Man Utd manager Ole Gunnar Solskjaer, speaking to BBC Sport: “I’m very disappointed. You’re always disappointed when you lose games. This was a game that we could have won. Going home tonight we’ll go through the game again. At the moment we’re just all very flat.
“Key moments went against us. They had some great finishes. We just didn’t have the quality when we had those big moments. In the Premier League if you don’t take them you won’t get any points. It tipped in their favour and we just have to accept that.
“I’m disappointed we didn’t win today, but apart from that I’m being very positive. I’ve said many times that there will be highs and lows. We’ve had some highs along the way, today we just have to accept we got no points and look forward to next week.”
West Ham travel to Oxford United in the third round of the Carabao Cup on Wednesday, 25 September (19:45 BST) before visiting Bournemouth in the Premier League on Saturday, 28 September (15:00 BST).
After hosting Rochdale in the Carabao Cup on Wednesday (20:00 BST), Man Utd welcome Arsenal to Old Trafford in their next league game on Monday 30 September (20:00 BST).
Labour MP Harriet Harman says she will “not back down” in the race to replace John Bercow as Commons Speaker, despite objections from her local party.
Members in Camberwell and Peckham, London, voted to urge her to pull out, and hinted they could run a candidate against her at the next election.
But the ex-Labour deputy leader said her devotion to her constituency would be “unshakeable” if she became Speaker.
Mr Bercow has said he will stand down from the role by 31 October.
The House of Commons Speaker is in charge of keeping order during debates and ensuring the rules are observed.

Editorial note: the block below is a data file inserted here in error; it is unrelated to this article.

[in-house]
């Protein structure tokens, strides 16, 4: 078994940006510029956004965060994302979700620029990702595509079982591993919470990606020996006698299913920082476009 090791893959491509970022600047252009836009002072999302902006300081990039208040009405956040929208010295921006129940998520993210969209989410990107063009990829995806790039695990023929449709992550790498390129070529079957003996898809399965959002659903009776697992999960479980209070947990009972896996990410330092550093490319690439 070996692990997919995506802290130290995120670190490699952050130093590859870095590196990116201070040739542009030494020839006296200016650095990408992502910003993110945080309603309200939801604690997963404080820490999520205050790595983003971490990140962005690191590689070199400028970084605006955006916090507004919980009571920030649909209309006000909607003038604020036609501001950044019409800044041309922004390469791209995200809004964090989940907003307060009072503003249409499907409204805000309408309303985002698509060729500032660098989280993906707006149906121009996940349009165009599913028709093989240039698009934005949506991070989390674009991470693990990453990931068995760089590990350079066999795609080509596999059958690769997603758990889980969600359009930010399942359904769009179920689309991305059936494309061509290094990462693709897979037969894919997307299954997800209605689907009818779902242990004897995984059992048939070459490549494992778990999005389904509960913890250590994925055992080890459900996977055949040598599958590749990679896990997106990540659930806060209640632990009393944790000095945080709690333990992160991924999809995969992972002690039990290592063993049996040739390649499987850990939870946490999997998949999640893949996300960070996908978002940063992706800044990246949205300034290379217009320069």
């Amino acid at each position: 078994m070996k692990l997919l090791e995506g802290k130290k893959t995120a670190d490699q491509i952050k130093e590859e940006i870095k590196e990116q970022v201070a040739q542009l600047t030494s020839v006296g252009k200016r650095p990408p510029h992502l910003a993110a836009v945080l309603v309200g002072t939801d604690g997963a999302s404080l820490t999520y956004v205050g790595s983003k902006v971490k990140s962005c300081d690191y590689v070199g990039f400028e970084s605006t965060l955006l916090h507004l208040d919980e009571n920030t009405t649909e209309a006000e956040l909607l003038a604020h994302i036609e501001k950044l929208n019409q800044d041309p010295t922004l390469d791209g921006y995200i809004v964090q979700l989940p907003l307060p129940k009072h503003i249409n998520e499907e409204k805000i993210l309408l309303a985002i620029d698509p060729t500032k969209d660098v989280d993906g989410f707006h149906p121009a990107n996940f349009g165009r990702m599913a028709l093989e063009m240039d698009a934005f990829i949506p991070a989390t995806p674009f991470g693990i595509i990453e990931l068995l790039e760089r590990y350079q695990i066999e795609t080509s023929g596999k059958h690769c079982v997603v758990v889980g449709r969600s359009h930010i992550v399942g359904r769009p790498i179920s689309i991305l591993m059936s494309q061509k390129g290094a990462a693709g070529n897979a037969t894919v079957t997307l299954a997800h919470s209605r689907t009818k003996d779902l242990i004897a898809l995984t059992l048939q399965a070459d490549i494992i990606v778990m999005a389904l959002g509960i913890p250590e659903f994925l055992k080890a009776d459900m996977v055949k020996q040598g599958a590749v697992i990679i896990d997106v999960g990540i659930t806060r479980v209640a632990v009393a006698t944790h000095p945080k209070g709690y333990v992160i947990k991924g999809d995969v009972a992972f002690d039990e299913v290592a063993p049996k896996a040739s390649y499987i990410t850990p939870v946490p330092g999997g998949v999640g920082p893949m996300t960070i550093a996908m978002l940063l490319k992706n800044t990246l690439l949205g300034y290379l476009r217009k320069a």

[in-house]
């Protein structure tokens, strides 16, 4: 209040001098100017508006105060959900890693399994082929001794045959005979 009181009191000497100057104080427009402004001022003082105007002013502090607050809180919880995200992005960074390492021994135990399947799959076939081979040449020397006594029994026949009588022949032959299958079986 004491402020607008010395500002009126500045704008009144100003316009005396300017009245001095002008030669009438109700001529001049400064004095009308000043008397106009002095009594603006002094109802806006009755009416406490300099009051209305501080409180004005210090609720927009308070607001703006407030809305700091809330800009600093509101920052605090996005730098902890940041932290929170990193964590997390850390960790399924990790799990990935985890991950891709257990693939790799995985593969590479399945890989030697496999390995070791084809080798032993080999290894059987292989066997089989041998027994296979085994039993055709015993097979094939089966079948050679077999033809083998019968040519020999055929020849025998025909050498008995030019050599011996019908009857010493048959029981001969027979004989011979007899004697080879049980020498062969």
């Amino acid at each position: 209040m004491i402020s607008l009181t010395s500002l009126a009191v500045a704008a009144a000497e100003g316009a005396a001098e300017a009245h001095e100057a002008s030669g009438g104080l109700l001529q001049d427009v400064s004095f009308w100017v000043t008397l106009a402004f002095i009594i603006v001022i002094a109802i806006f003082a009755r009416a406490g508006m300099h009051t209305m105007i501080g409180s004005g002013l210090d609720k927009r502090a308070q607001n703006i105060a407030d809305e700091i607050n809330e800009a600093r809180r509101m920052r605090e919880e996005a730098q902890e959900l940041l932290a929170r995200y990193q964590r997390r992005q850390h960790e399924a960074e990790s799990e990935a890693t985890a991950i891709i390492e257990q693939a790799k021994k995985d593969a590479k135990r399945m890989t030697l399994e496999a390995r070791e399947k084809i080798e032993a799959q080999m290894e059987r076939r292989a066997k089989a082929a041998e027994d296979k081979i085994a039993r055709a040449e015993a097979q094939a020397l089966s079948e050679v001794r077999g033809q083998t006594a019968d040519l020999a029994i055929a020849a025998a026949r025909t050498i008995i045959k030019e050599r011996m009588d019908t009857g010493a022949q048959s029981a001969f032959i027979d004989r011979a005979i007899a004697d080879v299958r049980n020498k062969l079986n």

Once an MP is elected Speaker they are expected to be impartial and can no longer take part in debates or put questions to ministers, although they can still do constituency work and hold surgery appointments.
Camberwell and Peckham Labour Party secretary Dave Lewis said: “As a party we lose a political voice in the House of Commons [if Ms Harman becomes Speaker] and as an electorate the people of Camberwell and Peckham lose a voice in the House of Commons.”
The vote urging Ms Harman to reconsider her candidacy was initially tied at 21 to 21 but a recount saw the motion passed by 26 to 22.
Responding to the vote, Ms Harman – who has been MP for Camberwell and Peckham since 1982 – said: “A confident and respected House of Commons representing every constituency in this country and holding the government to account is vital to our parliamentary democracy.
“The Speaker is at the heart of this – that’s why I’m going for it.”
She added the “overwhelming majority” of local members understood “the importance of a strong and fair Speaker and support me in this bid”.
Members also hinted they could run a candidate against Ms Harman in the next election, although Mr Lewis said he didn’t think that would be “a good idea”.